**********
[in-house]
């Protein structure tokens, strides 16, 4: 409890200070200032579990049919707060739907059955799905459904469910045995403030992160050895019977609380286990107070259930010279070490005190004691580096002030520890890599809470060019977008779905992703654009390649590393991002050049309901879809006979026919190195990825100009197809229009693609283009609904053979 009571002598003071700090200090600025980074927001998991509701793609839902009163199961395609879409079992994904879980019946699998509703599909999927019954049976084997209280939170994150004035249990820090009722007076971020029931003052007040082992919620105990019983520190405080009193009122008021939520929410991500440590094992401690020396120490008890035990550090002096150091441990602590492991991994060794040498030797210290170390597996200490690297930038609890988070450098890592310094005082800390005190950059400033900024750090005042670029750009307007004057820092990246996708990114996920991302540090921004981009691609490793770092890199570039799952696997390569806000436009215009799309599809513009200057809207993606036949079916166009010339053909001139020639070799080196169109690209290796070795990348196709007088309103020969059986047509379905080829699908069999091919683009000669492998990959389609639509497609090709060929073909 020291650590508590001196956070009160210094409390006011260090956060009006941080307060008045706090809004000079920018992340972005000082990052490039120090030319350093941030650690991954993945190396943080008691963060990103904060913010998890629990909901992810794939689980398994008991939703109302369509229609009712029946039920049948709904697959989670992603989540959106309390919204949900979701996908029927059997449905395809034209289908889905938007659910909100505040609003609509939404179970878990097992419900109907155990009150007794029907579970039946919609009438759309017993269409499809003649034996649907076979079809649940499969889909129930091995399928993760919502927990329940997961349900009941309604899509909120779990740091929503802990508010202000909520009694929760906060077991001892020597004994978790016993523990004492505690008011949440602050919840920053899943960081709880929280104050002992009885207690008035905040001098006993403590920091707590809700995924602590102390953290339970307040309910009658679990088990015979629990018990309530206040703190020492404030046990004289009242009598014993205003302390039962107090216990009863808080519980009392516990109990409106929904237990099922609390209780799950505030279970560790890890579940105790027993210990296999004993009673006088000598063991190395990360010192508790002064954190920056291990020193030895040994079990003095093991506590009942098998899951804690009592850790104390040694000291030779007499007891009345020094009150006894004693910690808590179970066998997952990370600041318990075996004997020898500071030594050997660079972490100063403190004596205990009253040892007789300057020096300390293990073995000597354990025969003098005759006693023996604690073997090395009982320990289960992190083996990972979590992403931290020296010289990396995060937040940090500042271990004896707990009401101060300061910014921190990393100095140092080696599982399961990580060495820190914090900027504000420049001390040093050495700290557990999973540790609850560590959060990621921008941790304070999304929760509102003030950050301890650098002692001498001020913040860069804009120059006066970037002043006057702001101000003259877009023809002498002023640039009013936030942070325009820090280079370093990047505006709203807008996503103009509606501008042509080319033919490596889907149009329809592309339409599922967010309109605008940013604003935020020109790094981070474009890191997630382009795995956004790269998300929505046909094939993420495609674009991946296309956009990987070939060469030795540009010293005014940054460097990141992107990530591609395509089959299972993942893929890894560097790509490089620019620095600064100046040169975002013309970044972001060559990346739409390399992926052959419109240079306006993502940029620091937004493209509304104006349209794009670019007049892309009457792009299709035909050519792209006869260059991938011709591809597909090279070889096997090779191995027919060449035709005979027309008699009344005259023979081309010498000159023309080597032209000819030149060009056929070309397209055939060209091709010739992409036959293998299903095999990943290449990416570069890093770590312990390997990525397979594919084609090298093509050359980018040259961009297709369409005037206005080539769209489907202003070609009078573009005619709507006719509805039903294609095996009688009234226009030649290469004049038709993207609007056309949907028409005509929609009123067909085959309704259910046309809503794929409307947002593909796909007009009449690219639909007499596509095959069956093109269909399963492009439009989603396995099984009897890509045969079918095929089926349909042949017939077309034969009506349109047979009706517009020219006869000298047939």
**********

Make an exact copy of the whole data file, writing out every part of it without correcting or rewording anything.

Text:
[in-house]
């Protein structure tokens, strides 16, 4: 409890200070200032579990049919707060739907059955799905459904469910045995403030992160050895019977609380286990107070259930010279070490005190004691580096002030520890890599809470060019977008779905992703654009390649590393991002050049309901879809006979026919190195990825100009197809229009693609283009609904053979 009571002598003071700090200090600025980074927001998991509701793609839902009163199961395609879409079992994904879980019946699998509703599909999927019954049976084997209280939170994150004035249990820090009722007076971020029931003052007040082992919620105990019983520190405080009193009122008021939520929410991500440590094992401690020396120490008890035990550090002096150091441990602590492991991994060794040498030797210290170390597996200490690297930038609890988070450098890592310094005082800390005190950059400033900024750090005042670029750009307007004057820092990246996708990114996920991302540090921004981009691609490793770092890199570039799952696997390569806000436009215009799309599809513009200057809207993606036949079916166009010339053909001139020639070799080196169109690209290796070795990348196709007088309103020969059986047509379905080829699908069999091919683009000669492998990959389609639509497609090709060929073909 020291650590508590001196956070009160210094409390006011260090956060009006941080307060008045706090809004000079920018992340972005000082990052490039120090030319350093941030650690991954993945190396943080008691963060990103904060913010998890629990909901992810794939689980398994008991939703109302369509229609009712029946039920049948709904697959989670992603989540959106309390919204949900979701996908029927059997449905395809034209289908889905938007659910909100505040609003609509939404179970878990097992419900109907155990009150007794029907579970039946919609009438759309017993269409499809003649034996649907076979079809649940499969889909129930091995399928993760919502927990329940997961349900009941309604899509909120779990740091929503802990508010202000909520009694929760906060077991001892020597004994978790016993523990004492505690008011949440602050919840920053899943960081709880929280104050002992009885207690008035905040001098006993403590920091707590809700995924602590102390953290339970307040309910009658679990088990015979629990018990309530206040703190020492404030046990004289009242009598014993205003302390039962107090216990009863808080519980009392516990109990409106929904237990099922609390209780799950505030279970560790890890579940105790027993210990296999004993009673006088000598063991190395990360010192508790002064954190920056291990020193030895040994079990003095093991506590009942098998899951804690009592850790104390040694000291030779007499007891009345020094009150006894004693910690808590179970066998997952990370600041318990075996004997020898500071030594050997660079972490100063403190004596205990009253040892007789300057020096300390293990073995000597354990025969003098005759006693023996604690073997090395009982320990289960992190083996990972979590992403931290020296010289990396995060937040940090500042271990004896707990009401101060300061910014921190990393100095140092080696599982399961990580060495820190914090900027504000420049001390040093050495700290557990999973540790609850560590959060990621921008941790304070999304929760509102003030950050301890650098002692001498001020913040860069804009120059006066970037002043006057702001101000003259877009023809002498002023640039009013936030942070325009820090280079370093990047505006709203807008996503103009509606501008042509080319033919490596889907149009329809592309339409599922967010309109605008940013604003935020020109790094981070474009890191997630382009795995956004790269998300929505046909094939993420495609674009991946296309956009990987070939060469030795540009010293005014940054460097990141992107990530591609395509089959299972993942893929890894560097790509490089620019620095600064100046040169975002013309970044972001060559990346739409390399992926052959419109240079306006993502940029620091937004493209509304104006349209794009670019007049892309009457792009299709035909050519792209006869260059991938011709591809597909090279070889096997090779191995027919060449035709005979027309008699009344005259023979081309010498000159023309080597032209000819030149060009056929070309397209055939060209091709010739992409036959293998299903095999990943290449990416570069890093770590312990390997990525397979594919084609090298093509050359980018040259961009297709369409005037206005080539769209489907202003070609009078573009005619709507006719509805039903294609095996009688009234226009030649290469004049038709993207609007056309949907028409005509929609009123067909085959309704259910046309809503794929409307947002593909796909007009009449690219639909007499596509095959069956093109269909399963492009439009989603396995099984009897890509045969079918095929089926349909042949017939077309034969009506349109047979009706517009020219006869000298047939």